To Kill A Mockingbird
James P. Krehbiel once said “Inevitably, if we are to grow and change as adults, we must gradually learn to confront the challenges, paradoxes, problems and painful reality of an insecure world.” In Harper Lee’s book, To Kill A Mockingbird, Harper lee sends many messages to the reader. Set in a fictitious town in Alabama in the 1930’s, one obvious theme is racism. However, while racism was the most obvious theme, it wasn’t the only one; other themes included innocence, understanding and growing up. Harper Lee also suggests how a person should react to problems around them. She shows us this through her character Jean Louise Finch, otherwise known as Scout, one of the main characters and narrator. Scout faces many problems growing up because of her father’s occupation as a lawyer and his doing his best to defend a black man in court. Scout shows us her questioning when she talks about Hitler, when she reads Mr. Underwood's article about the trail, and she show us her growth in the final pages of the book when she isn’t scared by the grey ghost. Harper Lee believes that we should face our problems by questioning them and acknowledging their existence; and that if a person questions and learns from the problems around them they will gain maturity and knowledge not teachable in schools.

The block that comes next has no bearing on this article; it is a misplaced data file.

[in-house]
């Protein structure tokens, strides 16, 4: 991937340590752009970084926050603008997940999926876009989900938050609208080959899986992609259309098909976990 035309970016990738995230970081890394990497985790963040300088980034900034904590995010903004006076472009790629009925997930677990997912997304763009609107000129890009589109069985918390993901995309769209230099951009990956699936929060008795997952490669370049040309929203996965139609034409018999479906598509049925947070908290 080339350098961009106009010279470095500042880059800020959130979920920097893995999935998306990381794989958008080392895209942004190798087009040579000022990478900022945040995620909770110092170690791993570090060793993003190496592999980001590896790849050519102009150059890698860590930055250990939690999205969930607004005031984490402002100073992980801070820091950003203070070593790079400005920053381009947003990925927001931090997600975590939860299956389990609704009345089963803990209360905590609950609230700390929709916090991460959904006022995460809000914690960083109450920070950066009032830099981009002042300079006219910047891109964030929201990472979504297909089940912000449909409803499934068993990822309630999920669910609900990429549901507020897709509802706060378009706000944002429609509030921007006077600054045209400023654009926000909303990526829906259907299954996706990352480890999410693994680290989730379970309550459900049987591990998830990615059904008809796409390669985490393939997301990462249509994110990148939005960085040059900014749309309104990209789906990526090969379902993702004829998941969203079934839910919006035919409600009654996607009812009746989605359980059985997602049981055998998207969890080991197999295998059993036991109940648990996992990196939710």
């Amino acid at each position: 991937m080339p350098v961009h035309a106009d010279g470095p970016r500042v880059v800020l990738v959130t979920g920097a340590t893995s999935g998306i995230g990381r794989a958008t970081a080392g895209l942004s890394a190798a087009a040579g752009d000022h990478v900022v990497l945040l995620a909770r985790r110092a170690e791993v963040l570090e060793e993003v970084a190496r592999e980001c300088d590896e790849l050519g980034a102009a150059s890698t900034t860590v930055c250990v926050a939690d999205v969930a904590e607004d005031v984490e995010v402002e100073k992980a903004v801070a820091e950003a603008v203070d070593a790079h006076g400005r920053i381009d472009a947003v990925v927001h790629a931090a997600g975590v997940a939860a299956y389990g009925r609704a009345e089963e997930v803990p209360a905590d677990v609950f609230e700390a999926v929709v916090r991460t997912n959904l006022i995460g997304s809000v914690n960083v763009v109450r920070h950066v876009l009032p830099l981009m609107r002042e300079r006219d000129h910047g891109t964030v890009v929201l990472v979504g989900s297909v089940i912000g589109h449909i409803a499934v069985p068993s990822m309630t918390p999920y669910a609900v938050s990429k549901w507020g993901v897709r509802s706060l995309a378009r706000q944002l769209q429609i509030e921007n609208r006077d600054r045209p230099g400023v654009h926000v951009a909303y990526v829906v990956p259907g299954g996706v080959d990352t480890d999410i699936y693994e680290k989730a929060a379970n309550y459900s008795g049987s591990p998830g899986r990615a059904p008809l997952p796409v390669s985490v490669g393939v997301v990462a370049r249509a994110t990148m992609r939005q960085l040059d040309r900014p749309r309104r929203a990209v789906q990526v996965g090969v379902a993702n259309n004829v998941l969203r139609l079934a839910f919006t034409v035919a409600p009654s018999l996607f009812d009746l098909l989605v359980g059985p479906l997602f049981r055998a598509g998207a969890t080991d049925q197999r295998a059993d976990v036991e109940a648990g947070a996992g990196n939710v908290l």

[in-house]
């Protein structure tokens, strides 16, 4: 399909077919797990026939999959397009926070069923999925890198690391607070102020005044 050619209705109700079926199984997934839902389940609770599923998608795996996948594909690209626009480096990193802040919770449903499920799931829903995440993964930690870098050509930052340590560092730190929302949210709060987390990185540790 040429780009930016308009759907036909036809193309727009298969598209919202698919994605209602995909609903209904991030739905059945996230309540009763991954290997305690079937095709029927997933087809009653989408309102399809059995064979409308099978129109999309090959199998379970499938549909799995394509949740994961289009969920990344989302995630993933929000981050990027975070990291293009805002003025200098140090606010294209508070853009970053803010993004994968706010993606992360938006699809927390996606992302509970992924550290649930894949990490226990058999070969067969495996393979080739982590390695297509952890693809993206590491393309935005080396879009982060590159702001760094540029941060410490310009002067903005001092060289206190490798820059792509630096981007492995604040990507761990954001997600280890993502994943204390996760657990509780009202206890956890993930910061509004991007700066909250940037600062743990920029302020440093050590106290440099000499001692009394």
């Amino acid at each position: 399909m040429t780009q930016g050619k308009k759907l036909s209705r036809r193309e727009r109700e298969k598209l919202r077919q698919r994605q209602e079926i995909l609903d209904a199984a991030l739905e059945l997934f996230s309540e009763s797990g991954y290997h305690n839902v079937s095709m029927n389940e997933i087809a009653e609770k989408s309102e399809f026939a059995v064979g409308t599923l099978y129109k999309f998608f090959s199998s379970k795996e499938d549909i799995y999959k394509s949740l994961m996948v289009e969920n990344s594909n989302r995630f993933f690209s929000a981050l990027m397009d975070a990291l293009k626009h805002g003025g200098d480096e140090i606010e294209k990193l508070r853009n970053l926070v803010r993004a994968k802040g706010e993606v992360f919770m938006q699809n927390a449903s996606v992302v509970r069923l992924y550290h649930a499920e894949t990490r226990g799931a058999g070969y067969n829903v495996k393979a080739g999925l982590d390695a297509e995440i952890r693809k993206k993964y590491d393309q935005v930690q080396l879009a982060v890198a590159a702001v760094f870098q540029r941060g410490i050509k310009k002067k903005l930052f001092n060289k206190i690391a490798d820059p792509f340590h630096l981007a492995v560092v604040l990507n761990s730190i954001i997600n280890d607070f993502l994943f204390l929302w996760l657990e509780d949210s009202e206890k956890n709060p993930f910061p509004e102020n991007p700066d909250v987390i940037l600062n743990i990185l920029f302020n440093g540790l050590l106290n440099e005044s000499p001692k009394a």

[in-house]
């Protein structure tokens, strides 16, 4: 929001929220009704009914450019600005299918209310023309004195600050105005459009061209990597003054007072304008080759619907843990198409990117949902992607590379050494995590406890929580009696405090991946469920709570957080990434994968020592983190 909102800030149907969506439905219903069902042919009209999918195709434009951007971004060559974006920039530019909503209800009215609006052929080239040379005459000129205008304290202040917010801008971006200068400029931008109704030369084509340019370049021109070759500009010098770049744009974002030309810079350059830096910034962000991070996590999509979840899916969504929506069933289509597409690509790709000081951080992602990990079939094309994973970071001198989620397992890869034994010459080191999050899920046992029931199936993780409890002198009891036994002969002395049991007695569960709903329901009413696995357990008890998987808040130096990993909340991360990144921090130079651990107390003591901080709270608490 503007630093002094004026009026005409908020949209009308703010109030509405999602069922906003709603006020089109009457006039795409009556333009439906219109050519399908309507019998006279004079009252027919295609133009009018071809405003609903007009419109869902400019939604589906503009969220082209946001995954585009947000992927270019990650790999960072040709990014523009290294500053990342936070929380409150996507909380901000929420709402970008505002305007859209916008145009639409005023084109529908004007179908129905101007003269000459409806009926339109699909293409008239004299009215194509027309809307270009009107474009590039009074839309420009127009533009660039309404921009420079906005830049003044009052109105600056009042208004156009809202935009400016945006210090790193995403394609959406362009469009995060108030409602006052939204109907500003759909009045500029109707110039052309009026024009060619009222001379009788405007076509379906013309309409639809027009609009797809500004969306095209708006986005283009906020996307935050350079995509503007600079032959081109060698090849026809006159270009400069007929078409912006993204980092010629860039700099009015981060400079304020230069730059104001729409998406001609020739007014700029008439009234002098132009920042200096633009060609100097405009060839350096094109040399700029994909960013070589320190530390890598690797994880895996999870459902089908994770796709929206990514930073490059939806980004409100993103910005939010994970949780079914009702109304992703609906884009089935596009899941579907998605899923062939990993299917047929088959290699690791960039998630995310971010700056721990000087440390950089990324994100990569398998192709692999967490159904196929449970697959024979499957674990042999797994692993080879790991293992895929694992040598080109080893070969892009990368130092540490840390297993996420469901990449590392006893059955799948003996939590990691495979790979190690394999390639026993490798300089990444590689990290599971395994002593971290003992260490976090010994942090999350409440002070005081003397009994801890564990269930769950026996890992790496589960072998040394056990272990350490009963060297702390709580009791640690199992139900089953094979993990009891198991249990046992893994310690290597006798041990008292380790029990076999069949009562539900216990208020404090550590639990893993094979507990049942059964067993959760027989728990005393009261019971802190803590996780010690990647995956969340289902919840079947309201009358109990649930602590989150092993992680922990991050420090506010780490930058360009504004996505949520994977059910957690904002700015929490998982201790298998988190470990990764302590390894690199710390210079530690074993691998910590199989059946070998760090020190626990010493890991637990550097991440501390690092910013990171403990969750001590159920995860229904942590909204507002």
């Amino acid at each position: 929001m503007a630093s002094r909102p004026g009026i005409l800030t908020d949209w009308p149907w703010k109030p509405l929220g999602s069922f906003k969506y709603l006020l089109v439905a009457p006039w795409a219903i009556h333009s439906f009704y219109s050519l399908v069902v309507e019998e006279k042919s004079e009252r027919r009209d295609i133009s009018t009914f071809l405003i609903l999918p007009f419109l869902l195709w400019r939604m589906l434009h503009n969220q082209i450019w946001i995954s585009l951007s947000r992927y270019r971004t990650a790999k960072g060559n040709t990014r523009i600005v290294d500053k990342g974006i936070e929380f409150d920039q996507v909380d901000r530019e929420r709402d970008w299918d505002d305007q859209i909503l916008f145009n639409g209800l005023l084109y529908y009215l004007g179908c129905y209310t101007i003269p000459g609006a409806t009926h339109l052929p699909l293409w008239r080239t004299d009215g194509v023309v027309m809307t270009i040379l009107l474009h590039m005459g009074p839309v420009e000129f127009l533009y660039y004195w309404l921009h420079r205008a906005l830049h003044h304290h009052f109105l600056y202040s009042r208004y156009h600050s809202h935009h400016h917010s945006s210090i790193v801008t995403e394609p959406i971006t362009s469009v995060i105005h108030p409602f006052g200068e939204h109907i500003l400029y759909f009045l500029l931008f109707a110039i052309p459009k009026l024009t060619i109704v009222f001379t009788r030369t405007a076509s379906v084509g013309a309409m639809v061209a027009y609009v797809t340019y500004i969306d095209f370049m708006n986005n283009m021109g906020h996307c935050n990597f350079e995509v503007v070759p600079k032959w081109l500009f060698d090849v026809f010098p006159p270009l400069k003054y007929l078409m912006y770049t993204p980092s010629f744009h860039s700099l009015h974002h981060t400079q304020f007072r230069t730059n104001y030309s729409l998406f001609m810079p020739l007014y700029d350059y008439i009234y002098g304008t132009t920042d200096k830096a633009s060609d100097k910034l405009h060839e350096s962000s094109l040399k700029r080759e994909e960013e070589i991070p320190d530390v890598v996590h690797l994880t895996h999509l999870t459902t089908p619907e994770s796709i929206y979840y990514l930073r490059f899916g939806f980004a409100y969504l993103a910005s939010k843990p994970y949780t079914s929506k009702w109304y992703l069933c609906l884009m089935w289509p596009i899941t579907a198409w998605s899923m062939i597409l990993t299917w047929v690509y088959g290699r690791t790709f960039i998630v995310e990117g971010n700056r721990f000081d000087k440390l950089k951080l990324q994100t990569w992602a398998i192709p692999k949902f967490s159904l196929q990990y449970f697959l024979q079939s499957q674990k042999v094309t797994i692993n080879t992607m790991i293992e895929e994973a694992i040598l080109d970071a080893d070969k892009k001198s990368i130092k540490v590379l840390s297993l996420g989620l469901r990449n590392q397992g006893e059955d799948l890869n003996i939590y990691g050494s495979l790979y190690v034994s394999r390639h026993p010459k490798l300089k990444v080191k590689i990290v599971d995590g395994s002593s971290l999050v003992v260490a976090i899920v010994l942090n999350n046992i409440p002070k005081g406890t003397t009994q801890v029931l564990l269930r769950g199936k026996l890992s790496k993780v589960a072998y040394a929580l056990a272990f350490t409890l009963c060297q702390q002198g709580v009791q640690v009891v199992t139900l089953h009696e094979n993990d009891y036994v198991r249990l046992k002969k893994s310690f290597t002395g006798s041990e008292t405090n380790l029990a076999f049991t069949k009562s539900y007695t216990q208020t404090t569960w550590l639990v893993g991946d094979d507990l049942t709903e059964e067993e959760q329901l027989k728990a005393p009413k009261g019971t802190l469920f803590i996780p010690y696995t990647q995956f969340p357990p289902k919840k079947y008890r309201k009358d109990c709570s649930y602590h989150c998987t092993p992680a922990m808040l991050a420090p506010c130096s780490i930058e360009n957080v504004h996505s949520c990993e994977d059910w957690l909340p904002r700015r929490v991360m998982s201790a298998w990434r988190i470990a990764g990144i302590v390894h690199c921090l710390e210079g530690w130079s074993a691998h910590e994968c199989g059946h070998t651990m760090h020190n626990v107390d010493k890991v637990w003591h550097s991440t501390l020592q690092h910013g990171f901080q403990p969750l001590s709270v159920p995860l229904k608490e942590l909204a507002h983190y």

In To Kill A Mockingbird, Scout reacts positively to problems and bad situation many times. An important early example of facing problems is when she declined to fight Cecil Jacobs for calling Atticus “a disgrace”. While Scout isn’t facing this problem head on by ignoring Cecil Jacobs, she isn't hiding from the problem. Many children think they can solve their problems by fighting the source of their problem, so why wouldn’t Harper Lee have scout fight Cecil Jacobs? I believe Harper Lee wrote the book so that Scout didn't fight Cecil, because this scene reinforces the theme of facing problems or more specifically in this instance not running from them. In this instance if scout wanted to “run away” from the problems she was having the easiest way would be to fight Cecil Jacobs. Instead she ignores Cecil, putting Atticus’s approval of what she does above her wanting to stop being harassed by Cecil. Scout also learned a great deal about racism from Atticus because she questioned what Cecil said. In this example Scout didn’t avoid the problem, she also questioned what she was being told and most importantly she learned and important lesson about racism that she wouldn't learn in Maycomb's school system because of it.
Scout questions things around her on many occasions, the most important of which is when Scout reads Mr. Underwood’s article. Before Scout had read this article she believed Tom’s trial had been fair. This is proven by this quote in chapter 5, page 323, when scout thinks about Tom Robinson's trial being called unfair...